Rafael Nadal: 'There might be a little more risk when...'



by SIMONE BRUGNOLI

Rafael Nadal: 'There might be a little more risk when...'

Seven-time Grand Slam champion John McEnroe described Rafael Nadal's success at the French Open as "unbelievable" and added that that kind of dominance will never be seen again at a Grand Slam tournament. On Sunday, Nadal put on a masterful performance as he defeated Casper Ruud in the French Open final 6-3 6-3 6-0.

Nadal now owns a record 22 Grand Slams and a record 14 French Open titles. "It's unbelievable," McEnroe told Eurosport after the match. "One player - [Pete] Sampras - took 35 years to catch up with Roy Emerson. We thought it would be another 30 years [before the record was broken again], and now it's one, two, three guys.

Most of us thought it would be Novak [Djokovic], but then there was this horrible debacle in Australia. I don't think Novak thought Rafa was going to win [the Australian Open]. Djokovic arrived [at Roland-Garros] thinking 'I have to catch up with this guy', and then Rafa stepped forward again.

If anyone comes close to this, I'll get on my head and do an entire broadcast; If Eurosport invites me to come back in 15 years and Casper Ruud has just won his 14th French Open in a row, I'll turn the whole broadcast upside down." Nadal has already played 14 French Open finals and has 14 Roland Garros crowns in his collection.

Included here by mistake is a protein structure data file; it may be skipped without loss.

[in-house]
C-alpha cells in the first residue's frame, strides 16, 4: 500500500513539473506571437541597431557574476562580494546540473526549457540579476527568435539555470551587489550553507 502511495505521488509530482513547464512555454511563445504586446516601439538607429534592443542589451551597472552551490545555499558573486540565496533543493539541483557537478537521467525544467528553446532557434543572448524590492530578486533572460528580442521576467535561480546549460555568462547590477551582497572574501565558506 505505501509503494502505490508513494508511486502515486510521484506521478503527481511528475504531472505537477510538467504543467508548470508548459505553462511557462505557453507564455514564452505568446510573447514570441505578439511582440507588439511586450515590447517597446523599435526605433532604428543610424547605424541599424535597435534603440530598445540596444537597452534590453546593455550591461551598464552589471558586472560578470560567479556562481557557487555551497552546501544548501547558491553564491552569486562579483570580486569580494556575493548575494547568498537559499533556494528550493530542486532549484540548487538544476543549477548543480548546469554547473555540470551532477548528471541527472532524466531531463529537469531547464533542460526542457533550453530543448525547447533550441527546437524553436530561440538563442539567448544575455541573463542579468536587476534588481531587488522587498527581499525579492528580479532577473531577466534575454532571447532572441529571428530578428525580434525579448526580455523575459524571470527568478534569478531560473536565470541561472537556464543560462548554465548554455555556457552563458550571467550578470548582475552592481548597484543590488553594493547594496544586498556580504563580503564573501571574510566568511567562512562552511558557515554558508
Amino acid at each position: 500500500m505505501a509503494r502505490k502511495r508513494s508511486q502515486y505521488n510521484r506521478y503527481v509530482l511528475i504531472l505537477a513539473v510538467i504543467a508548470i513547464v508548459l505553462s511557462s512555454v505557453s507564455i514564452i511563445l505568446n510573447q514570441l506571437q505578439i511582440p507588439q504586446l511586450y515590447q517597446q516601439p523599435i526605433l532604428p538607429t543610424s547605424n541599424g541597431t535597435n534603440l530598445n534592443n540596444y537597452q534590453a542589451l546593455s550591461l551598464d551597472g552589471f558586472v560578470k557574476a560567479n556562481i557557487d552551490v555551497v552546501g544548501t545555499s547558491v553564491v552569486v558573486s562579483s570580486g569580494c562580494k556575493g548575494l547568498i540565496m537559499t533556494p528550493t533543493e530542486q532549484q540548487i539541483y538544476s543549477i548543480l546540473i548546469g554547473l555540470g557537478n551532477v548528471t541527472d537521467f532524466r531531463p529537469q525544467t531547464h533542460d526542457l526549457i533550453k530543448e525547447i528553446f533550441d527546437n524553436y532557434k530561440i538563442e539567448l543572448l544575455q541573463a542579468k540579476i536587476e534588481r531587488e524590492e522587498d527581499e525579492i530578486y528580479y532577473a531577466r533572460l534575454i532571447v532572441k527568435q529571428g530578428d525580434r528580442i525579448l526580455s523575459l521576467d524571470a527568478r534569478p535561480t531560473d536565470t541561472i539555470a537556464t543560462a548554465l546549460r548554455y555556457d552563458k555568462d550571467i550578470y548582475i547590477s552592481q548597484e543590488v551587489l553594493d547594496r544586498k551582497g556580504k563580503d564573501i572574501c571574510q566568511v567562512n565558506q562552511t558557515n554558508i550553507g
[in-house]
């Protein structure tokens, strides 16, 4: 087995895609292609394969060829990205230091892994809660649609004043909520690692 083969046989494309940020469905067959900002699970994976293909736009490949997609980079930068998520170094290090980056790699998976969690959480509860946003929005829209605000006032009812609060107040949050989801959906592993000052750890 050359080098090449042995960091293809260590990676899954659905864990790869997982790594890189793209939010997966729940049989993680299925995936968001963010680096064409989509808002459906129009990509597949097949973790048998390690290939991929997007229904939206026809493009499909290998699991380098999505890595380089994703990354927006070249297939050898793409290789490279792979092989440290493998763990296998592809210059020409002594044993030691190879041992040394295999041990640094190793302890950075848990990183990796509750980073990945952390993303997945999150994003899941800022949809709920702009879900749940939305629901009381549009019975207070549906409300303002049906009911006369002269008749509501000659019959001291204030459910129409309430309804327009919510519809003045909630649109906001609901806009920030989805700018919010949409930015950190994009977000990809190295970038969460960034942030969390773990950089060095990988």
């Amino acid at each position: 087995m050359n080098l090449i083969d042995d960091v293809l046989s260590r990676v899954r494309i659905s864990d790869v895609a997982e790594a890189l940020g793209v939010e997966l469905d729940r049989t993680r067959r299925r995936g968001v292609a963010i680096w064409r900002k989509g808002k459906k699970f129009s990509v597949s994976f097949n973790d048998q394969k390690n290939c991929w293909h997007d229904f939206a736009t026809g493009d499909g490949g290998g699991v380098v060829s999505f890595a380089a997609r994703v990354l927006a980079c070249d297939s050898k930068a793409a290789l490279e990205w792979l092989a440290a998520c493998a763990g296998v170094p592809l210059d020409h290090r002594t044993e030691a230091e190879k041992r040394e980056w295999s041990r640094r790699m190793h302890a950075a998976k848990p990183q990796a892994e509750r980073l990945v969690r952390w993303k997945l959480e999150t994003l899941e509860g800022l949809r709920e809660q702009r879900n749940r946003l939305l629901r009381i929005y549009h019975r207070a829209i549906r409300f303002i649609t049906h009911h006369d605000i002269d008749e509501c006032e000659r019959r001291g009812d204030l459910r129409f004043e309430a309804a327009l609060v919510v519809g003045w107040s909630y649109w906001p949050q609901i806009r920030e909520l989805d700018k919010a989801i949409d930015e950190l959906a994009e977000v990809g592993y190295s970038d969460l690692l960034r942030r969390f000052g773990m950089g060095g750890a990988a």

"This will never, ever, ever happen again in our sport, for one man - or one woman - to win so many such events, so let's enjoy it while we can."

Nadal is one of the greatest ever

Rafael Nadal has revealed that the only permanent cure for his chronic foot condition is surgery, which would leave him with no choice but to retire.

"I have many things that make me happy. If I want, I will be able to get rid of the pain in my foot in an almost definitive way. For that I have to do an operation to fix my foot, and that would mean not being able to continue playing." However, he added that he was able to "move and run" during the French Open, which was not the case during the Madrid and Rome Masters.

"You have control of the foot, but no sensitivity. There might be a little more risk when it comes to twisting an ankle. Just as I am playing, with my foot asleep, it doesn't matter if there is less sensitivity because I go from being lame to being without pain."

Rafael Nadal